Monday, March 25, 2013

Forgotten Tragedies .

Today during Palm Sunday mass during the homily the priest reminded us all to continue to pray for the families of the massacred children from Newton, Connecticut. Though this was in the news quite recently, only a few months ago, isn't is amazing how quickly the general public forgets about it?

There are some things that will never really go out of mind, things like 9.11. But for those uninvolved in the more local tragedies, society expresses their condolences for what they may deem an appropriate amount of time, whether that is through donations or otherwise, and they are more than happy to move on with their lives from that point on. Just to make note, I am totally guilty of this too!

It is far too easy to write a check, or write a letter to someone or even post something on Facebook or Twitter recognizing sadness and expressing how you feel to the world. And yet, it seems that after doing one simple little action that we have been acquitted of our responsibility to be there for those people, continue supporting them and encouraging them and sharing in the struggles. There is something very wrong with that and until today, I had never even realized it was happening.

Though it's hard to remember something when it doesn't really affect your daily life. In my case, Hurricane Sandy is something that will affect my daily life upon returning to Jersey. Many of the boardwalks that once existed along the miles of ocean in New Jersey were destroyed, washed away, or damaged. Rebuilding something like that will take years. Now, to put things in perspective, I'm even from this area, and I still have done squat to help. I had intended to volunteer in rebuilding or cleanup efforts while I was home for winter break and let it sit on the back burner the entire time, content to only tell people, "Yes, I'm planning on getting involved."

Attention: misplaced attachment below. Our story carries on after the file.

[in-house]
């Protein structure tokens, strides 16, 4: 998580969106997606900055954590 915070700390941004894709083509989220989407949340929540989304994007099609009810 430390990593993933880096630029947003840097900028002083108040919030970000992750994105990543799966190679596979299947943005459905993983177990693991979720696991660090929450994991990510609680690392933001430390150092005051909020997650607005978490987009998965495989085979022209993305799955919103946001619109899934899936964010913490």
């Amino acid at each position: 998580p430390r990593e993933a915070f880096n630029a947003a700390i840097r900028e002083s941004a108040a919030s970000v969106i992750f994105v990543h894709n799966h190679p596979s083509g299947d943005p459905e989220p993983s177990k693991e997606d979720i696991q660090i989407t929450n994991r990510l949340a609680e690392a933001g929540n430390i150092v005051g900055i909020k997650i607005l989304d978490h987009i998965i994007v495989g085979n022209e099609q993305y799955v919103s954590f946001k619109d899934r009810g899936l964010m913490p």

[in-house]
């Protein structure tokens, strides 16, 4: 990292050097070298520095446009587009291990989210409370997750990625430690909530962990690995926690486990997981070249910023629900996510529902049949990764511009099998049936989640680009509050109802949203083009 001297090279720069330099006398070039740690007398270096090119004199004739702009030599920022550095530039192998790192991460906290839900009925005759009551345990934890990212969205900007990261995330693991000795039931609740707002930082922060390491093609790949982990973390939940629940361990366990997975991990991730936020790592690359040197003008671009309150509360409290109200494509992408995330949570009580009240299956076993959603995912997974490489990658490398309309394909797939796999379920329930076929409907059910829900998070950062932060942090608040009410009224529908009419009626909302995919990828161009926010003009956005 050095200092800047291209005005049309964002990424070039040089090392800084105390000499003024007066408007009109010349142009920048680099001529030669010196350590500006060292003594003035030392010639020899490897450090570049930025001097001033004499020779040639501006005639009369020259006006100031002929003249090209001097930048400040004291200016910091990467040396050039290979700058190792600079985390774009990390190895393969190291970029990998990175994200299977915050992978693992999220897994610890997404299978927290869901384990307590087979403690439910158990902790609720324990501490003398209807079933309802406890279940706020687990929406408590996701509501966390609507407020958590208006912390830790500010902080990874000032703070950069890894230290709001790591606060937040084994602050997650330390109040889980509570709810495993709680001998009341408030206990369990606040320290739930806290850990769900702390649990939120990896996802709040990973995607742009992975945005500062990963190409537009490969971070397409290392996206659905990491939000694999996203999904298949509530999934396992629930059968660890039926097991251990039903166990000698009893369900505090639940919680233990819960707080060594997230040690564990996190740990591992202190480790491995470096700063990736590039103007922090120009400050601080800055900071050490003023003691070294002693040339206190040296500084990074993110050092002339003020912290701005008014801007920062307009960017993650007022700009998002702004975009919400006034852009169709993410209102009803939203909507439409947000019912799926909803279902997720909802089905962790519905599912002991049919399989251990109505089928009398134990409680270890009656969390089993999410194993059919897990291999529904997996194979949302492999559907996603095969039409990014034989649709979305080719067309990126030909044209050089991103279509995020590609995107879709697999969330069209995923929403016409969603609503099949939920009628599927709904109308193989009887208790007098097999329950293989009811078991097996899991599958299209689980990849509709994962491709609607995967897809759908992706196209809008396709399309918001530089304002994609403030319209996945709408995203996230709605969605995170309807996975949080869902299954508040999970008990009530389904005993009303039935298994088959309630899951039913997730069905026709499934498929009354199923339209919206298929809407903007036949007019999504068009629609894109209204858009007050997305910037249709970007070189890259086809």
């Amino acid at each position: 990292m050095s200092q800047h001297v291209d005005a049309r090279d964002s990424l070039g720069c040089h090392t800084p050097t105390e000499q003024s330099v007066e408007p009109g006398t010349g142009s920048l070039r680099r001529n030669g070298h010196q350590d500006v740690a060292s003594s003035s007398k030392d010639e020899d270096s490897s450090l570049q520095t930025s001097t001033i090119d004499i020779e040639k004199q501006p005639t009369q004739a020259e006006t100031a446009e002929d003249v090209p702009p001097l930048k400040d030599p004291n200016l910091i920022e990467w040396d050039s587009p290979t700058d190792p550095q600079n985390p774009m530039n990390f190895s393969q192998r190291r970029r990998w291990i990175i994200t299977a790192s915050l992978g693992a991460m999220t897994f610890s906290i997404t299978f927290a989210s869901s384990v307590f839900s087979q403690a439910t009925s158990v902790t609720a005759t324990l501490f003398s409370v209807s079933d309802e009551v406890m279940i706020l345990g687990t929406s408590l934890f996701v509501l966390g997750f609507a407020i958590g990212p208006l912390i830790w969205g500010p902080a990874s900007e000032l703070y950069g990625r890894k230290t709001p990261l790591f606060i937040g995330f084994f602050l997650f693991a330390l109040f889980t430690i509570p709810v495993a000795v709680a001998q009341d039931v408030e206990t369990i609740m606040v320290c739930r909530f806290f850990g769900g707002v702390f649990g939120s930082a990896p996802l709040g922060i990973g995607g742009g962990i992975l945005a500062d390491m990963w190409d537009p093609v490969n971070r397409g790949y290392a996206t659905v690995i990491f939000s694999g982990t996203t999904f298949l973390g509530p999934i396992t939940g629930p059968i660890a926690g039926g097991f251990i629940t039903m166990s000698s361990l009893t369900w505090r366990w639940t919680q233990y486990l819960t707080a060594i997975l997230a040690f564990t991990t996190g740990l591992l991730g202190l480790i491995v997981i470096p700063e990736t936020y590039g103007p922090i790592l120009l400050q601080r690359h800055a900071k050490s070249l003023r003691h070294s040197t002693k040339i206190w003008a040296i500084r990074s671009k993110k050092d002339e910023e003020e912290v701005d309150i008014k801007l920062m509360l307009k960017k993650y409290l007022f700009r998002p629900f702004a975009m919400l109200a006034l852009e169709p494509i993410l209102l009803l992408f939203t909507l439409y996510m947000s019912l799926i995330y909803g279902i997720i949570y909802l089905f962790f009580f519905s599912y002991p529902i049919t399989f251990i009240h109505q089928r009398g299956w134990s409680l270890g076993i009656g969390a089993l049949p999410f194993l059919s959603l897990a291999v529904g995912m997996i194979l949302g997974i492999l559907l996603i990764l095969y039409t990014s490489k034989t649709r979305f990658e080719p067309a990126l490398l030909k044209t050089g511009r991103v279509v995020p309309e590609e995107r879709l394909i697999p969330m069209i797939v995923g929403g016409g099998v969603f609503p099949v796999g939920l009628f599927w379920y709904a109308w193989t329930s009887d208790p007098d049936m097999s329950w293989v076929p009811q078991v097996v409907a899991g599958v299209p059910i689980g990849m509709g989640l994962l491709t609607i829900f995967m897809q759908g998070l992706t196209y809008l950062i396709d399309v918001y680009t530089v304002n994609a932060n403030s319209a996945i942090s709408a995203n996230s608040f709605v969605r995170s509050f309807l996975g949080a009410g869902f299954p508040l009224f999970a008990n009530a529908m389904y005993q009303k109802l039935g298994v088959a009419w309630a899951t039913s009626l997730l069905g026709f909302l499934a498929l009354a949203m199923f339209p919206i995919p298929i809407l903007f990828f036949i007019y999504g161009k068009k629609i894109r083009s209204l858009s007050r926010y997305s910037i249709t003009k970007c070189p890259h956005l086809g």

In so many cases, actions speak louder than words. If you know people suffering from some sort of tragedy in their lives, speak up and let them know you're there if they need you. Too many prayers and cries for help go unheard. Too many souls are lost in their despair, unable to dig themselves out of a hole. But if we all make just a small change in our lives, perhaps we can all lend a helping hand and get those people out of their rut.


  1. Yes it's easy to forget about tragedies once they exit the news cycle. I think I am guilty of this too, as I realized I hadn't thuoght about Newton for a long time until reading this post.

  2. me too. i easily forget about tragedies that's out of news

  3. When I was in New Orleans 2 weeks ago, I talked to a bunch of people whose lives were impacted by Hurricane Katrina 8 years ago and they are still dealing with the aftermath from that storm. Before heading down there, I knew about the hurricane and the tragedy that happened there in 2005 but little did I know how much of an impact that storm still had on the city. I guess it's hard to truly empathize with people's tragedies unless you have some sort of a personal connection. I don't know the people in Newtown, Connecticut or Joplin, Missouri or have anyone close to me murdered and I've never seen a tornado in my life. Now that I've been to New Orleans and seen areas of the city that are still pretty much abandoned from Katrina and learned about what they still need in terms of a full recovery, I think I definitely understand the situation better and it's an experience I don't think I'll soon forget. With my friends as well, we open up to each other about what's going on in our daily lives so we're definitely there for each other if we need it.


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